Usages of CONTEXT_INFO

  • Robert Davis

    One Orange Chip

    Points: 28027

    This procedure wouldn't work for me in SQL 2005. Casting the Context_Info as varchar did not work. I had to cast the string as binary(128).

     

    I had to rewrite the trigger as following:

    IF

    (Select CONTEXT_INFO()) <> Cast('uspModifyEmployees' as binary(128))

    Also, in SQL 2005, Context_Info can be Null which it is for an ad hoc query. A Null Context_Info would not be caught by the trigger since Null is neither equal nor not equal to anything. So, I further had to modify it to account for null:

    IF

    (Select IsNull(CONTEXT_INFO(), Cast('' as binary(128)))) <> Cast('uspModifyEmployees' as binary(128))

    Of course, this doesn't really stop me from doing ad hoc queries, as I can still do this:

    Set

    Context_Info 0x7573704D6F64696679456D706C6F79656573

    Delete

    From Employees

    Where

    EmpID = 1

    SET

    CONTEXT_INFO 0x0


    My blog: SQL Soldier[/url]
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  • Merrill Aldrich

    SSCrazy

    Points: 2298

    Interesting, but please all do not forget that this is what PERMISSIONS are for in SQL Server. I find it's best to use a thing according to its intended purpose first, and only tweak/hack it when absolutely necessary. This trick is not as secure, it's harder to understand, it would potentially make life miserable for someone working on the system who is unfamiliar with it, etc. etc.

    If you want a table to be read only, then:

    1. Set permissions for the user(s) or role(s) as Select for the table

    2. Set permissions to grant execute on the stored proc.

    This works perfectly.

  • Robert Davis

    One Orange Chip

    Points: 28027

    I should also add that I can disable or drop the trigger as well.


    My blog: SQL Soldier[/url]
    SQL Server Best Practices:
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    Twitter: @SQLSoldier
    My book: Pro SQL Server 2008 Mirroring[/url]
    Microsoft Certified Master: SQL Server, Data Platform MVP
    Database Engineer at BlueMountain Capital Management[/url]

  • Phil Taylor

    Valued Member

    Points: 53

    I agree totally, in fact I go so far to say that this article is going to confuse a lot of people new to SQL Server. What the author is proposing really should be done through permissions. Simply no permissions should be granted to the table directly and execute access granted to the stored procedure itself. I'm not sure if the article was intended as an academic exercise but it seems fairly impractical approach to me.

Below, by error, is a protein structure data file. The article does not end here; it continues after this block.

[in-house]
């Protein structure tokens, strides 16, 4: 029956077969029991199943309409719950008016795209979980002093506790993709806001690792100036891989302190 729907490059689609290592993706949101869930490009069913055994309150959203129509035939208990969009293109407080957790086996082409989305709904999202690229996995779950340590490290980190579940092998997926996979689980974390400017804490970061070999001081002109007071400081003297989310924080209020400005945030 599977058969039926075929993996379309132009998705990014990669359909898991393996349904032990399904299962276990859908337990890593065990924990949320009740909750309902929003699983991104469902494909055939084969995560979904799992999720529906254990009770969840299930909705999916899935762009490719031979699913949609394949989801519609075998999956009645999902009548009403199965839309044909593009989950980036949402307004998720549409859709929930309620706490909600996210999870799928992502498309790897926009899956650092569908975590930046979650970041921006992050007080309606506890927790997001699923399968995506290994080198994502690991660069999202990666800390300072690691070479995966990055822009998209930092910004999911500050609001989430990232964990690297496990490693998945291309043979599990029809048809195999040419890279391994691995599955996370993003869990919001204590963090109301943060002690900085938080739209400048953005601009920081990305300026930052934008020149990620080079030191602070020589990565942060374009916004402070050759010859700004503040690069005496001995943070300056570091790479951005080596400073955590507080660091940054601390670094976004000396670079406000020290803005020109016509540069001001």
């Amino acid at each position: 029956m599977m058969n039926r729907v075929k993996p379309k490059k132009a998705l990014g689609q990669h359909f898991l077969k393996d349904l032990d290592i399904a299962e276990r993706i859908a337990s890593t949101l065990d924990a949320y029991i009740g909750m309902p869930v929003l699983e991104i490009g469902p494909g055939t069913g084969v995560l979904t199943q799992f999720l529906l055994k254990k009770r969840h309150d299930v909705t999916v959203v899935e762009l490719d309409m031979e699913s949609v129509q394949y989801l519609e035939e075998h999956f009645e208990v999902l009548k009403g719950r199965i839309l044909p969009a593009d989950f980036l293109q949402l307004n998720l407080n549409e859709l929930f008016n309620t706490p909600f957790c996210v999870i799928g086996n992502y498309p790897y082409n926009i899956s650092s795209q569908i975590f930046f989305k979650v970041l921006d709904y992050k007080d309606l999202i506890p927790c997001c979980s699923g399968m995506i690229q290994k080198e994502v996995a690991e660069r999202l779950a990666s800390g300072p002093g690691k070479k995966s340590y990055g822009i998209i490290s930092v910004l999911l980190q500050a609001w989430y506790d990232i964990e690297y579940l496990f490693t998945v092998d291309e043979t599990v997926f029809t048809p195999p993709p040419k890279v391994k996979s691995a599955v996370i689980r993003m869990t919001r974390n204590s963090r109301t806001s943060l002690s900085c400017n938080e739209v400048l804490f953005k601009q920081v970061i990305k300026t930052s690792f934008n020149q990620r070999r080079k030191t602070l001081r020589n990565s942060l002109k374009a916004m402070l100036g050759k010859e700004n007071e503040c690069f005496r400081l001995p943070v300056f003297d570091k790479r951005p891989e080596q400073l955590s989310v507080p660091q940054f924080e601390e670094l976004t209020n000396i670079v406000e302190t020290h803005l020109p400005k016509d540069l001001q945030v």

• Vasant Raj

    SSCommitted

    Points: 1835

    Informative article... i was not aware of the CONTEXT_INFO.

    I feel that use of CONTEXT_INFO in the scripts will be creating dependencies with the developers i.e., it will be mandatory to use this in each script. Setting up the permissions will be the correct and secure option.

  • Rohit D

    SSC Enthusiast

    Points: 152

    >> This may destroy the ability to use connection pooling.  Then each user will have there

    >> own connections, increasing resources on the both the db server and web (or app) server. 

    >>  Scalability and performance of your site will likely decrease. Or, if connection pooling still

    >> works when using context_info, then you will run the risk of having the Context_info reset

    >> on the connection, or being used by the wrong user.  In an ASP app, there is no guarantee

    >> that you will get the same connection each time.  And, other users will share the same

    >> connection.

    Serving the Multilingual data with concept of ContextInfo technique does not destroy the ability of Connection Poolling. The extra overhead which comes is that every command has to precede with a Set ContextInfo call based on the User's context.

    The connection Reset will not hamper the logic as the next call to the DB will precede again with a SetContextInfo call and hence different Users can share the same connection.

     

  • Robert Davis

    One Orange Chip

    Points: 28027

    Of course, I don't think the author's intention was to claim that Context_Info was the solution to all of our security concerns. I think he merely chose that as an example of how to use it.

    I wonder if you can change Context_Info repeatedly within a stored. Perhaps you could use it to output debugging info or something like that. Don't you hate when you have debugging statements in a procedure, but they don't get output until the procedure completes or fails? Maybe this can be used to output some debugging info as it runs. I don't know, just a thought.


    My blog: SQL Soldier[/url]
    SQL Server Best Practices: